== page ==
What do we pass every day that we no longer see? What fascinates a tourist that infuriates those who live with it? In this "Treasures" post, our resident out-of-towner reflects on the changing landscape of her home city through a William Clift photo in the #fwmoa collection.
Famed watercolorist Dong Kingman knew he wanted to be an artist by age 5. Learn more about him and his art in this "Treasures from the Vault" from #fwmoa.
A single pitcher sits on a shelf in this still life woodcut by Baynard that seamlessly melds stark minimalism with classic characteristics from Japanese woodblock. Learn more about his "less is more" approach to art in this post from Elizabeth Kilmer.
We recently acquired some brand new treasures now on display in summer of glass at #fwmoa. Before they are placed in our vault, see how Mayme Kratz created her ethereal glass works.
Compiling a visual record of Indiana's heritage, John Bower drives throughout the state, taking photos of derelict, decrepit, and downtrodden places. Reflections of the past, Bower asks us to consider what we can learn from these "eyesores".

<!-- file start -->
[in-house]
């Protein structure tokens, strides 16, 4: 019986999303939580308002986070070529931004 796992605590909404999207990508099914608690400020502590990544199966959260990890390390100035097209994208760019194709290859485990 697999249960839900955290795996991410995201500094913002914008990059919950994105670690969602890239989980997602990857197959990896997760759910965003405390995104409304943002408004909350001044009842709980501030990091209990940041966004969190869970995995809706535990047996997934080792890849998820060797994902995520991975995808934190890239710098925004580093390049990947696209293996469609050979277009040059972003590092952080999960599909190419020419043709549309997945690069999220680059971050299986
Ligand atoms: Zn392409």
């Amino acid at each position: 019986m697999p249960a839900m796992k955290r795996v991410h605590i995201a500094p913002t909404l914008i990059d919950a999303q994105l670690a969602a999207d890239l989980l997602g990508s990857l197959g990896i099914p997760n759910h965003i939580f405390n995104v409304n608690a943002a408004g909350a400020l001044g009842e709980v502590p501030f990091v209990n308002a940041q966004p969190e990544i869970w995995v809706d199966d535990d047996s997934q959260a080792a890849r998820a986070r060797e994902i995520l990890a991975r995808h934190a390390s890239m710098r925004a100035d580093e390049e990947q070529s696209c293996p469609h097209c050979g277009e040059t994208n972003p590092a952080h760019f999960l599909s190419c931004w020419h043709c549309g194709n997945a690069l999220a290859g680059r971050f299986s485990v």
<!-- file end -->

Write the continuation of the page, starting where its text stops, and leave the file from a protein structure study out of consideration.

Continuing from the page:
#fwmoa is always saddened to hear about the death of an artist, and Hung Liu is no exception. In memory to her, Curator of Prints & Drawings Sachi Yanari-Rizzo looks at Hung's works held in the Permanent Collection of the Museum.
A recent trip to Norfolk, Virginia reminded our Curator of Prints & Drawings, Sachi Yanari-Rizzo, of the John Taylor Arms etchings in the #fwmoa collection. See why in this "Treasures from the Vault".
Explore Francisco de Goya's visual commentary through his aquatints, as he turned the spotlight on human vices, foibles, and corruption in society and politics in this #treasuresfromthevault, written by Sachi Yanari-Rizzo.
"With glass, everything is possible." As the #fwmoa studio glass collection continues to grow and expand, Collection Information Specialist Sue Slick explores the relationship between two of her favorites: Bertil Vallien and Ulrica Hydman-Vallien.
To celebrate this #IndependenceDay we examine why artists visually record both momentous figures and events in our history through Ray Johnson's screenprint, "Foot".